Finally, there’s the puzzling presence of Sarah, (Darci Nalepa) a complete one-note non-starter of a character who randomly shows up for two pointless scenes and then vanishes. Nalepa is a fine actor, but Sarah feels like a very rough draft of a character sketch from a completely different play. Sarah’s presence in Kill Floor is so inexplicable it’s a distraction – instead of being immersed in the world of the play, you may well find yourself pondering at length what in the world Sarah has to do with any of it.

Audrey Francis and Darci Nalepa in Kill Floor, American Theater CompanyAudrey Francis and Eric Slater in Kill Floor, American Theater Company 2 Audrey Francis as Andy in Kill Floor at American Theater Company 2 Louie Rinaldi and Sol Patches in Kill Floor, American Theater Company 3Louie Rinaldi and Sol Patches in Kill Floor, American Theater Company

That said, Berry gets uniformly strong performances from his cast. Francis captures both the hardness and the deep vulnerability of a wounded woman determined to get her life back on track. Patches is also wrenching: When B unleashes the years of pent-up fury he’s been harboring for his mother, it’s absolutely explosive. Every drop of B’s rage and frustration feels authentic. And in Francis, you can see how that rage pierces Andy right through the heart.

Patches’ work with Rinaldi is also impressive. Rinaldi’s Simon uses B like a disposable rag and nails the casual, unthinking cruelty of an over-privileged, undereducated white boy who simply doesn’t care about the pain he’s inflicting. There’s really only one way to accurately describe Simon: He’s a callous little cunt. Rinaldi’s ability to make you hate him so thoroughly is a testament to his acting prowess.

As Andy’s boss Rick, Slater nails the middle-aged resignation of a man who has never really been anywhere or done anything – and is just beginning to realize how much he has to regret. Rick is as trapped in his hometown as the cows in the slaughterhouse he runs. His marriage is loveless, his ‘career’ is joyless, his future only promises more of the same.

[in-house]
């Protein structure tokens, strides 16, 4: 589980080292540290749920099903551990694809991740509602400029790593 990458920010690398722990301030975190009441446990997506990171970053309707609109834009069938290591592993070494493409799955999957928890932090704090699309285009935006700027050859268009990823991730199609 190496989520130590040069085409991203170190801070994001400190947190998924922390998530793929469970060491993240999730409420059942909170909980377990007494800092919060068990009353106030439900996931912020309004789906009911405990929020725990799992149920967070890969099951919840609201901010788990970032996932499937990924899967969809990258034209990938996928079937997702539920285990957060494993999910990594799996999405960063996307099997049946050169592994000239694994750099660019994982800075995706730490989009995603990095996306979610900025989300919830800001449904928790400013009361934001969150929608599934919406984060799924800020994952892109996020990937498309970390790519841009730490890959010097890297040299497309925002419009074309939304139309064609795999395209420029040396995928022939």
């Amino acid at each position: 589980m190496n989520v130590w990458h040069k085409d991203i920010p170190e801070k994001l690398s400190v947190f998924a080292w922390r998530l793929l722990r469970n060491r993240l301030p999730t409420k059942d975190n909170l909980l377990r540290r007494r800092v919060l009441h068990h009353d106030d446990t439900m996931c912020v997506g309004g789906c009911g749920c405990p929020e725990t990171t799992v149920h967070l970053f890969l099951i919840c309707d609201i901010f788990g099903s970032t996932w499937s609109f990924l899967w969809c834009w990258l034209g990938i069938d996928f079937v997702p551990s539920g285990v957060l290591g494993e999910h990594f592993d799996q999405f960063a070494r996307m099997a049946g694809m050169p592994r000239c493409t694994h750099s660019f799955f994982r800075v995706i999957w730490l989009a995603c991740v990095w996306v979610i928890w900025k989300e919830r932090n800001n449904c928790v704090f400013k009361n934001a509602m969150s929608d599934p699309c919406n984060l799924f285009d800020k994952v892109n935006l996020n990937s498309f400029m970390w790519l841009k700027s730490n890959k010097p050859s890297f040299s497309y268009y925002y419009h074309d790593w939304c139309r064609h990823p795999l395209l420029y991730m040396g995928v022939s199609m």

Between scenes, Berry has the actors moving the scenery with the fearful urgency of people being chased. If only there were a plot that gave that urgency purpose. As is, Kill Floor doesn’t live up to its potential.

Rating: ★★½

Kill Floor continues through May 1st at American Theater Company, 1909 W. Byron (map), with performances Thursdays & Fridays 8pm, Saturdays 2pm & 8pm, Sundays 2pm.  Tickets are $43-$48, and are available by phone (773-409-4125) or online through (check for half-price tickets at More information at time: 95 minutes, no intermission)

Audrey Francis as Andy in Kill Floor at American Theater Company

Photos by Michael Brosilow 




Audrey Francis (Andy), Eric Slater (Rick), Louie Rinaldi (Simon), Sol Patches (B), Darci Nalepa (Sarah), Kristin Broadwell, Bradford Lund, Danny Mulea (understudies).

behind the scenes

Jonathan Berry (director), Dan Stratton (scenic design), Christine Pascual (costume design), Rachel K. Levy (lighting design), Matthew Chapman (sound design), Jeremiah Barr (props design), Katrina Herrmann (stage manager), Ryan Bourque (fight choreographer), Cole Van Glahn (asst. director), Emily Arnold (costume assistant), Nora Rubenstone (master electrician), Joe Palermo (sound engineer), Niki Driesdadt (asst. stage manager), Michael Brosilow (photos)


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Category: 2016 Reviews, American Theater Company, Catey Sullivan